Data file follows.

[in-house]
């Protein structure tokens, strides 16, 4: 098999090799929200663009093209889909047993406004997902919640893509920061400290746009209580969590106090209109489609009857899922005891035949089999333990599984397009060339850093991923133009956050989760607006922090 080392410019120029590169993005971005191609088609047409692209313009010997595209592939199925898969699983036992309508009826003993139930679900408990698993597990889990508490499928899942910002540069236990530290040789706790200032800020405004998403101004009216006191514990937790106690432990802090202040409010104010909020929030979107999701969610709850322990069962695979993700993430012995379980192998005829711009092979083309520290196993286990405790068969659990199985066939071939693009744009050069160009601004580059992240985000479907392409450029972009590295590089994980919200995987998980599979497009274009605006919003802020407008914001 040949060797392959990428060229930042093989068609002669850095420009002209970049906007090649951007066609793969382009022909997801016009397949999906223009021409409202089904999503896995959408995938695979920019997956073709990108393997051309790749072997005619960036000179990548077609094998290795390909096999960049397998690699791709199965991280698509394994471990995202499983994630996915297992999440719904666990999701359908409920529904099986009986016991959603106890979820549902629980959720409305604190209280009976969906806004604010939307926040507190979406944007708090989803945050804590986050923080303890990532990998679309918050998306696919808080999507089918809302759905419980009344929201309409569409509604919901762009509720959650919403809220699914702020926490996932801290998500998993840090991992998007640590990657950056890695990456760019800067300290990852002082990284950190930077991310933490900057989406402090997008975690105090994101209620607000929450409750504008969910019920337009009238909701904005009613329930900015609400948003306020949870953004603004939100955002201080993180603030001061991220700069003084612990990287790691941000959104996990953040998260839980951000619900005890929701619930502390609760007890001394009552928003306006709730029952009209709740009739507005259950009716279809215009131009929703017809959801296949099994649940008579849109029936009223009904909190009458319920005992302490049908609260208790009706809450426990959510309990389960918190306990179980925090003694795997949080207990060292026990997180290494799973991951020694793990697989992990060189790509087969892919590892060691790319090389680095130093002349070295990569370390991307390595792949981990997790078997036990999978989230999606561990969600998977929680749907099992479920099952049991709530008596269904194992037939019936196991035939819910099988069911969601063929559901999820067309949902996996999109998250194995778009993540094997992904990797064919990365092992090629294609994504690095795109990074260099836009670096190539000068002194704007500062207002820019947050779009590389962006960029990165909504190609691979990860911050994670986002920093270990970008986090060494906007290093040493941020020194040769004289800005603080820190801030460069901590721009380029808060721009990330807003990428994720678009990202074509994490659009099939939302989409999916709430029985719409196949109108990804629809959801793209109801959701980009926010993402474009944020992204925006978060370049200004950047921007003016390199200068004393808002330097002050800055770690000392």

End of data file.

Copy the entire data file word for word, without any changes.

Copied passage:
[in-house]
């Protein structure tokens, strides 16, 4: 098999090799929200663009093209889909047993406004997902919640893509920061400290746009209580969590106090209109489609009857899922005891035949089999333990599984397009060339850093991923133009956050989760607006922090 080392410019120029590169993005971005191609088609047409692209313009010997595209592939199925898969699983036992309508009826003993139930679900408990698993597990889990508490499928899942910002540069236990530290040789706790200032800020405004998403101004009216006191514990937790106690432990802090202040409010104010909020929030979107999701969610709850322990069962695979993700993430012995379980192998005829711009092979083309520290196993286990405790068969659990199985066939071939693009744009050069160009601004580059992240985000479907392409450029972009590295590089994980919200995987998980599979497009274009605006919003802020407008914001 040949060797392959990428060229930042093989068609002669850095420009002209970049906007090649951007066609793969382009022909997801016009397949999906223009021409409202089904999503896995959408995938695979920019997956073709990108393997051309790749072997005619960036000179990548077609094998290795390909096999960049397998690699791709199965991280698509394994471990995202499983994630996915297992999440719904666990999701359908409920529904099986009986016991959603106890979820549902629980959720409305604190209280009976969906806004604010939307926040507190979406944007708090989803945050804590986050923080303890990532990998679309918050998306696919808080999507089918809302759905419980009344929201309409569409509604919901762009509720959650919403809220699914702020926490996932801290998500998993840090991992998007640590990657950056890695990456760019800067300290990852002082990284950190930077991310933490900057989406402090997008975690105090994101209620607000929450409750504008969910019920337009009238909701904005009613329930900015609400948003306020949870953004603004939100955002201080993180603030001061991220700069003084612990990287790691941000959104996990953040998260839980951000619900005890929701619930502390609760007890001394009552928003306006709730029952009209709740009739507005259950009716279809215009131009929703017809959801296949099994649940008579849109029936009223009904909190009458319920005992302490049908609260208790009706809450426990959510309990389960918190306990179980925090003694795997949080207990060292026990997180290494799973991951020694793990697989992990060189790509087969892919590892060691790319090389680095130093002349070295990569370390991307390595792949981990997790078997036990999978989230999606561990969600998977929680749907099992479920099952049991709530008596269904194992037939019936196991035939819910099988069911969601063929559901999820067309949902996996999109998250194995778009993540094997992904990797064919990365092992090629294609994504690095795109990074260099836009670096190539000068002194704007500062207002820019947050779009590389962006960029990165909504190609691979990860911050994670986002920093270990970008986090060494906007290093040493941020020194040769004289800005603080820190801030460069901590721009380029808060721009990330807003990428994720678009990202074509994490659009099939939302989409999916709430029985719409196949109108990804629809959801793209109801959701980009926010993402474009944020992204925006978060370049200004950047921007003016390199200068004393808002330097002050800055770690000392």